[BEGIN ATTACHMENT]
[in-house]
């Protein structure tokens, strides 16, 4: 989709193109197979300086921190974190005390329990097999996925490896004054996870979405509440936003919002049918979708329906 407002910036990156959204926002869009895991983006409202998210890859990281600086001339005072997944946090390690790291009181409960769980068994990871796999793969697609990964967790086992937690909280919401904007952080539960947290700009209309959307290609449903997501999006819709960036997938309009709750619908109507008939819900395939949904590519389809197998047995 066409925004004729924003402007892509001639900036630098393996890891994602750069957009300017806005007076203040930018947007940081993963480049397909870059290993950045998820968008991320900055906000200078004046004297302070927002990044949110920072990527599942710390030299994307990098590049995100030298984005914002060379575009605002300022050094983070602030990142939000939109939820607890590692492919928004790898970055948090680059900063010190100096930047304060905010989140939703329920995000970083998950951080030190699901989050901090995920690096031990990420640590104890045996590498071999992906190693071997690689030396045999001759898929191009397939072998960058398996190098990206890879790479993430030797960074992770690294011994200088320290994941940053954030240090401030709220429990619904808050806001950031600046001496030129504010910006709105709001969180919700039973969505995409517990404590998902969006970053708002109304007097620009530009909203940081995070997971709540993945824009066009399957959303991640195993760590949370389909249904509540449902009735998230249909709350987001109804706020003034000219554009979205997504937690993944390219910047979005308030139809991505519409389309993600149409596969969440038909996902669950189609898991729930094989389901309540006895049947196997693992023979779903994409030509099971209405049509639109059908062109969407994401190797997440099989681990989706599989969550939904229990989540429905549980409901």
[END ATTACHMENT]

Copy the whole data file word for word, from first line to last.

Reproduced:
[in-house]
């Protein structure tokens, strides 16, 4: 989709193109197979300086921190974190005390329990097999996925490896004054996870979405509440936003919002049918979708329906 407002910036990156959204926002869009895991983006409202998210890859990281600086001339005072997944946090390690790291009181409960769980068994990871796999793969697609990964967790086992937690909280919401904007952080539960947290700009209309959307290609449903997501999006819709960036997938309009709750619908109507008939819900395939949904590519389809197998047995 066409925004004729924003402007892509001639900036630098393996890891994602750069957009300017806005007076203040930018947007940081993963480049397909870059290993950045998820968008991320900055906000200078004046004297302070927002990044949110920072990527599942710390030299994307990098590049995100030298984005914002060379575009605002300022050094983070602030990142939000939109939820607890590692492919928004790898970055948090680059900063010190100096930047304060905010989140939703329920995000970083998950951080030190699901989050901090995920690096031990990420640590104890045996590498071999992906190693071997690689030396045999001759898929191009397939072998960058398996190098990206890879790479993430030797960074992770690294011994200088320290994941940053954030240090401030709220429990619904808050806001950031600046001496030129504010910006709105709001969180919700039973969505995409517990404590998902969006970053708002109304007097620009530009909203940081995070997971709540993945824009066009399957959303991640195993760590949370389909249904509540449902009735998230249909709350987001109804706020003034000219554009979205997504937690993944390219910047979005308030139809991505519409389309993600149409596969969440038909996902669950189609898991729930094989389901309540006895049947196997693992023979779903994409030509099971209405049509639109059908062109969407994401190797997440099989681990989706599989969550939904229990989540429905549980409901």